I’m in the morning room at my boarding school in the Cape Town city centre – watching dust motes dancing in the sun pouring through the high sash-window, I’m so sadly angry to be stuck there on a Saturday when my family home is only 10 mins away in Rondebosch.
They’ve allowed me and other term-long inmates to put on the radio, and some DJ is chattering on about new songs.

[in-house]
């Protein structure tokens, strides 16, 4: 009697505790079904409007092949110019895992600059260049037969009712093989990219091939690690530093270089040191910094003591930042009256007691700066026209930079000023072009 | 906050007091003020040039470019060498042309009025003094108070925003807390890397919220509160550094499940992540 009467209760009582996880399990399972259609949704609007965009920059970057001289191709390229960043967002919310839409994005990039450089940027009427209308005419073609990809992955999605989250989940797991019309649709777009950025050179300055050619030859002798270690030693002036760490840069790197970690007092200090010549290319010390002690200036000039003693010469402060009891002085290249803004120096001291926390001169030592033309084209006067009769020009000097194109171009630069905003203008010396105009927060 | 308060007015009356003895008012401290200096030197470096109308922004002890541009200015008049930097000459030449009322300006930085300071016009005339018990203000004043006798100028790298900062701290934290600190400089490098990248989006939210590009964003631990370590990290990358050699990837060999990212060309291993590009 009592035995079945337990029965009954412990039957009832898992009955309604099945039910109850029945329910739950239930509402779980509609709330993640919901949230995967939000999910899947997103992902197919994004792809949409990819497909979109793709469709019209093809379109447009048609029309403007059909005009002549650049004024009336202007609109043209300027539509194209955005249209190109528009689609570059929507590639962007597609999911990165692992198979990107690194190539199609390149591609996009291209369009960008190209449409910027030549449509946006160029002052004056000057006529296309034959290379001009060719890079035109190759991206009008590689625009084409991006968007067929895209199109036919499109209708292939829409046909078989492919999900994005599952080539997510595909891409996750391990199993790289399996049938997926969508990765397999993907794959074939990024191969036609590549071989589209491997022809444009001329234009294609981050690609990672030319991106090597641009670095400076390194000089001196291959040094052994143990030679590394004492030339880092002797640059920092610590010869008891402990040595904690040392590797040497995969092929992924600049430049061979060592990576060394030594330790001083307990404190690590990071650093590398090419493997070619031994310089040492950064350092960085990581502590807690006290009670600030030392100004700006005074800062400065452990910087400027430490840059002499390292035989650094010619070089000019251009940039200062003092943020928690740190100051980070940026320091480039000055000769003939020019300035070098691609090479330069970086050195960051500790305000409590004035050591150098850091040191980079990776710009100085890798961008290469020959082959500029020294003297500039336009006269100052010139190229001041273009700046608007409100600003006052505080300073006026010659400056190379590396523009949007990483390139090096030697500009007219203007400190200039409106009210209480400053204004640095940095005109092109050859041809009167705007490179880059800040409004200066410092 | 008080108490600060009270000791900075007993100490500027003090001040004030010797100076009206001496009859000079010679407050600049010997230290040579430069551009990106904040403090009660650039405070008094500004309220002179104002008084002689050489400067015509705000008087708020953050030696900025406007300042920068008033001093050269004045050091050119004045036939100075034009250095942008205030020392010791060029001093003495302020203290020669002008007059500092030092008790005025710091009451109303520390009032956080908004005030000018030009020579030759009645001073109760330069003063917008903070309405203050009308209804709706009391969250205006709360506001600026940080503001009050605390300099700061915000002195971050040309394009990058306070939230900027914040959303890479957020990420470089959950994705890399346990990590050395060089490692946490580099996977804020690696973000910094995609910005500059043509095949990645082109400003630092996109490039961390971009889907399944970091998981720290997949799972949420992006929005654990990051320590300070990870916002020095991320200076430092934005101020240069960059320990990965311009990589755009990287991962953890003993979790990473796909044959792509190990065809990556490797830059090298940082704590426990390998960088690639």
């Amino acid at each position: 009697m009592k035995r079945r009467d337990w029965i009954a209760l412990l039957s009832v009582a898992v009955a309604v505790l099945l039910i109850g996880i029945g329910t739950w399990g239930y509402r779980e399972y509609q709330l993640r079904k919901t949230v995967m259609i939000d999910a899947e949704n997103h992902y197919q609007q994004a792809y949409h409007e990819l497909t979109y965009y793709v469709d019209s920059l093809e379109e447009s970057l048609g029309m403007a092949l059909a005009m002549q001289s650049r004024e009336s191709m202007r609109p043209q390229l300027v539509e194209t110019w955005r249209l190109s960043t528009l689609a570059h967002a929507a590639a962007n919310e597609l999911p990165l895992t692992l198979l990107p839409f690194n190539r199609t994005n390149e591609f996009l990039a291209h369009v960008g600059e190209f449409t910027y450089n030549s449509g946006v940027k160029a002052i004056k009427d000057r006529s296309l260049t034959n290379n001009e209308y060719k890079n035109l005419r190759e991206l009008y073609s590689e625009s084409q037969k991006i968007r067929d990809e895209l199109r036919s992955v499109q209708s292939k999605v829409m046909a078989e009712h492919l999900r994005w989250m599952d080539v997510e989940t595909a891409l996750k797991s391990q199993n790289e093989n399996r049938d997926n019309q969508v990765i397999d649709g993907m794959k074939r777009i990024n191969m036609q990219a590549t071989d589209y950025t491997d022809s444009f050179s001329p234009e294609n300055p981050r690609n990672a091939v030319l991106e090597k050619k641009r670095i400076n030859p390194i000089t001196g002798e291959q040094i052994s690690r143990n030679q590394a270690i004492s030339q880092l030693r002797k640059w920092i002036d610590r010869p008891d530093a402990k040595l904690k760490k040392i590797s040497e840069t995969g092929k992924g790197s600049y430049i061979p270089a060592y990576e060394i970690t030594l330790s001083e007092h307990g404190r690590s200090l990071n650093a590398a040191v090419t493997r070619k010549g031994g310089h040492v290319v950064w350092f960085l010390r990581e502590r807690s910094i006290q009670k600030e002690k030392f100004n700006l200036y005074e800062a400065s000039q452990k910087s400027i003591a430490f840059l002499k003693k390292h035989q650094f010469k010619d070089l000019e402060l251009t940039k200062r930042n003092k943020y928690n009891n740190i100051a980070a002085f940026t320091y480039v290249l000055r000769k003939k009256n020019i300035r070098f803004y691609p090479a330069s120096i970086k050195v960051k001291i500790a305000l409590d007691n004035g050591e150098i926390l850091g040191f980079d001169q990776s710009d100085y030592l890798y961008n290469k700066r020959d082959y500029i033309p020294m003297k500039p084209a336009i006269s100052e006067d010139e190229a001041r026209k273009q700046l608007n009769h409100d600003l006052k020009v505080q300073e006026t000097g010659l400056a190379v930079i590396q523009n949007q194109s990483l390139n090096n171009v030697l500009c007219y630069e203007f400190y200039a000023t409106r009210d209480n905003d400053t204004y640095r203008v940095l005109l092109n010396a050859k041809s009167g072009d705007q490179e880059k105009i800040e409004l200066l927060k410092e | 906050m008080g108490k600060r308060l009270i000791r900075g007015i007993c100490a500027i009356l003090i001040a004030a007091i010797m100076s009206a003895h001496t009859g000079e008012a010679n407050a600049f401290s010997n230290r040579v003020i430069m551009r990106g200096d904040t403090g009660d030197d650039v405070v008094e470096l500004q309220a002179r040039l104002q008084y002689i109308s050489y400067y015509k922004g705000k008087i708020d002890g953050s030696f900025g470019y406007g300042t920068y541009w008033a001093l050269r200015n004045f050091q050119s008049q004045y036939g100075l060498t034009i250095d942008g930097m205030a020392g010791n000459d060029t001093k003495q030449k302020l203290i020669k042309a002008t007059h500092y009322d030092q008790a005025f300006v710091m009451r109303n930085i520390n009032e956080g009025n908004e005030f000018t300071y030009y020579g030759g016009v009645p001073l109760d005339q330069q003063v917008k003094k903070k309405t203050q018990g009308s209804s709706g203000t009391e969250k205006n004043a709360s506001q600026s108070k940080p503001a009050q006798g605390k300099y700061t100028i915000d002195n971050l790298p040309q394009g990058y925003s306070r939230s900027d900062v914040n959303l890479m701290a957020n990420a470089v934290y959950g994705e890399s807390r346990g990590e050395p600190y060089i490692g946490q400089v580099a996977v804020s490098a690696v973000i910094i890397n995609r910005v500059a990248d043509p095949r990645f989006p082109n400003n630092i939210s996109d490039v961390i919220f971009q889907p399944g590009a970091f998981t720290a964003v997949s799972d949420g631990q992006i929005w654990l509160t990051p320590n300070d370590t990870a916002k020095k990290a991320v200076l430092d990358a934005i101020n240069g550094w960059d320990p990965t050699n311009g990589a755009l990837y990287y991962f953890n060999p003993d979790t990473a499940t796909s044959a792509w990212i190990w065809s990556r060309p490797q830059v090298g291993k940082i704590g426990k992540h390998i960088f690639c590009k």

He says that the next thing we’re going to hear is incredible, so we’re sort of paying attention when the first insistent notes of Gerry Rafferty’s “Baker Street” transform that tinny transistor radio into something else. By the time it gets to the second verse (because I’m a lyrics girl), I’m smitten:
“Way down the street there’s a light in his place, he opens the door, he’s got that look on his face, and he asks you where you’ve been, you tell him who you’ve seen, and you talk about anything.”
And that’s how it was.